The Miami County Sheriff’s Office again is renting jail beds to other jurisdictions after reopening a pod this spring that was closed because of the Great Recession.
The county has been averaging six to 10 contract inmates a day, at a cost of $55 per person per day for beds at the county Incarceration Facility north of Troy.
“We are limited in the number of beds available (for rent), currently 10 males and five female beds, so we have enough beds to accommodate our judges (prisoners),” Sheriff Dave Duchak.
Reopening a third 60-person pod at the facility also allowed the county to stop sending about 15 female inmates a day to neighboring Shelby County.
Commission President Jack Evans said commissioners have not received concrete numbers on rentals yet, but are pleased rental clients have been found. “We are very happy to see that,” he said.
The Incarceration Facility was built in 1999 with the goal of using one half of its four, 60-person pods to house local prisoners and to rent the other half to help offset facility operating costs.
The county housed prisoners for other counties and the federal marshal’s service before the facility was closed at the end of 2009 because of budget cuts blamed on the recession. The sheriff’s office reopened one of the facility’s pods in 2013 and the second in 2014.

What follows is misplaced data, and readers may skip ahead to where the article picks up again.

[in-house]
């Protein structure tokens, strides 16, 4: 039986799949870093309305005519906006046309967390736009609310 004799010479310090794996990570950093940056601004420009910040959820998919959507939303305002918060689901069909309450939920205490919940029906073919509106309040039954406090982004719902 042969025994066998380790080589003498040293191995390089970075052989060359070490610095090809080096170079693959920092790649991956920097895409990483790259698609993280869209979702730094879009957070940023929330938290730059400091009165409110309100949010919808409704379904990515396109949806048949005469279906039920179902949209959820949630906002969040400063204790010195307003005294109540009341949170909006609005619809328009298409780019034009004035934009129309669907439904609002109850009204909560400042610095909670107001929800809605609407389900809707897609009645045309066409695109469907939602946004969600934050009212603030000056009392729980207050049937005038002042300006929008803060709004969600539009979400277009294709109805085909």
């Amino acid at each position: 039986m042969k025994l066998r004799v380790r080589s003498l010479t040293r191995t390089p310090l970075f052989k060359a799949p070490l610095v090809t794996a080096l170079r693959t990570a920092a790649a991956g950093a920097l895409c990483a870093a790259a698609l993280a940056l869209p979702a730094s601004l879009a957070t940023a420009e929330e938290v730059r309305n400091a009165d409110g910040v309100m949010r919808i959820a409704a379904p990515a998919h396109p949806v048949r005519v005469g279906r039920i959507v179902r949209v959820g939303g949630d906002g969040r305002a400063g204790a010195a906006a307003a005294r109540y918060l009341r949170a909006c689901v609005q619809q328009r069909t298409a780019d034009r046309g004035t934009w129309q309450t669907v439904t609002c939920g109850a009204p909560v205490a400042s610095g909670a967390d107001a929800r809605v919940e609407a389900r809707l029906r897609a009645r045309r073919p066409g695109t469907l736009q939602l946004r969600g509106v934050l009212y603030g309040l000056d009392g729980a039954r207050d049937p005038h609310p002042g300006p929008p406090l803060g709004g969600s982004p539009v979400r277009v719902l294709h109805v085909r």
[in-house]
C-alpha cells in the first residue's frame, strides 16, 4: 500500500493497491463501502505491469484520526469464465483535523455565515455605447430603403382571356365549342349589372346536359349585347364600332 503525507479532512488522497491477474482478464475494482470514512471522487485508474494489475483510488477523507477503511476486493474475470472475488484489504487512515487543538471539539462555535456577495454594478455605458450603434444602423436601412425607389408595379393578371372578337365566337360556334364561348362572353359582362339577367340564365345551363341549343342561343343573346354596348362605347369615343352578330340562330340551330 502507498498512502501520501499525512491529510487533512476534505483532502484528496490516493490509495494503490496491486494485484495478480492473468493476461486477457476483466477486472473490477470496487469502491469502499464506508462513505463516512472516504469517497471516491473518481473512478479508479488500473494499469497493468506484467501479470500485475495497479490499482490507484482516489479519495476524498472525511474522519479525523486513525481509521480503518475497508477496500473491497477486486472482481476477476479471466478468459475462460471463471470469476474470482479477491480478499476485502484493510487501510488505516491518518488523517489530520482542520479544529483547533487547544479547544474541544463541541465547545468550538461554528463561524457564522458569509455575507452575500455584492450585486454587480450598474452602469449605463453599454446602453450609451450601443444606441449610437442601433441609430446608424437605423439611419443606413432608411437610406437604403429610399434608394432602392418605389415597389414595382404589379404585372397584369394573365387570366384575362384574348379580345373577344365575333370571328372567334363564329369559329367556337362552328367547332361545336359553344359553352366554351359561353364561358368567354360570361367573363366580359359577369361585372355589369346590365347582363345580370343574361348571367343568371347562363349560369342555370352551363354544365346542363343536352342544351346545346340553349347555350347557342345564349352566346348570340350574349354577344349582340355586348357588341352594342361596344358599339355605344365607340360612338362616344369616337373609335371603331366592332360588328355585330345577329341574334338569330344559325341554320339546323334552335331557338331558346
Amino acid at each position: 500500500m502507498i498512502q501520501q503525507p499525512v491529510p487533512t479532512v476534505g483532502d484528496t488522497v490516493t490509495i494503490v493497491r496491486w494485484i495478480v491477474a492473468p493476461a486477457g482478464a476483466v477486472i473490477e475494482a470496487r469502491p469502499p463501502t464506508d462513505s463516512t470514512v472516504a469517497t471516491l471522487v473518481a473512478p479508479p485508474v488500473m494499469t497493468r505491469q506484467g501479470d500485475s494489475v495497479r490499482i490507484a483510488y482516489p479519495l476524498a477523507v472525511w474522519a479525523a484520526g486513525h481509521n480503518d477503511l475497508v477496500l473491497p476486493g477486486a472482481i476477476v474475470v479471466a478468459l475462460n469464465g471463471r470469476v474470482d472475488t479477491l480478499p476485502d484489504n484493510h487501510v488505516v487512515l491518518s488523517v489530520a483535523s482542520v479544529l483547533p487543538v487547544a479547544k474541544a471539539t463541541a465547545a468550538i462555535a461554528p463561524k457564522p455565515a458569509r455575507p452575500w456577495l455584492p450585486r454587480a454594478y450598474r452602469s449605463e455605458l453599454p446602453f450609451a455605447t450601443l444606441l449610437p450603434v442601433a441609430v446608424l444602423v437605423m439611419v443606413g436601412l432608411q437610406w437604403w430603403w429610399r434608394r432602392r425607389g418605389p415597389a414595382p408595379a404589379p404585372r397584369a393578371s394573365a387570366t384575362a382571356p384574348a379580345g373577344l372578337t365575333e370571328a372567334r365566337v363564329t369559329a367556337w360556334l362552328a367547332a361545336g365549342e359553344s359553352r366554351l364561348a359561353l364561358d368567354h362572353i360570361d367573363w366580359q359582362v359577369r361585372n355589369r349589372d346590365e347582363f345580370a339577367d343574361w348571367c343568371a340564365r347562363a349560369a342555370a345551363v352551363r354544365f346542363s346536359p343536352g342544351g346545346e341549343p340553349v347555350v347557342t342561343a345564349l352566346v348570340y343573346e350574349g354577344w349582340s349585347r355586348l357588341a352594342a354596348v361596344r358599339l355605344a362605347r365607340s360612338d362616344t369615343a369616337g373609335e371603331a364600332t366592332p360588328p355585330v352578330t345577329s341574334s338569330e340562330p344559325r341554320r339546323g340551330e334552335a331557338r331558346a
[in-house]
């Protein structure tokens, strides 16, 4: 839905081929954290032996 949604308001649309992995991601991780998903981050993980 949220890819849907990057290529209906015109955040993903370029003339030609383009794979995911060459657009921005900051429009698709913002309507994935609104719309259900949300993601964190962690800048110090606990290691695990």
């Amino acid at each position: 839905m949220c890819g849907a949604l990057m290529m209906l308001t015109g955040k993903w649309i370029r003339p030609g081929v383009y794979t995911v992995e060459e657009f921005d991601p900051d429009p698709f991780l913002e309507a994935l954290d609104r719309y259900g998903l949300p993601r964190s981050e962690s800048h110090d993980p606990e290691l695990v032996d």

The county’s female prisoners now are housed primarily at the Incarceration Facility. The other two open pods house males. Violent males and females are kept in the jail located at the sheriff’s department in the Safety Building in downtown Troy.
Duchak said the first beds are being rented to Greenville Police Department and the Darke County Sheriff’s Office, also in Greenville.
An ongoing concern is finding enough correction officers to staff the jail and incarceration facility, Evans said, particularly if a fourth pod opening is targeted. The opening of the third pod was delayed by months while the sheriff’s office worked to hire and retain correction officers.
Because of the increased demand for local jail beds and other changes since 2009, the number available for rent has declined.
Among the changes has been the state limiting the number of prisoners at the downtown jail at 48 versus the previous 115. Another factor is the drug epidemic, which has ramped up the need for beds for local prisoners, and the fourth pod remaining closed, Duchak said.
“I think we could sell more but we are staying pretty full,” Commissioner Greg Simmons said. “I think that has a lot to do with the heroin epidemic.”
The population is a mix of those who have been sentenced and those waiting to be sentenced, Duchak said. There have no issues beyond increased work of processing the prisoners and supervising them, he said.
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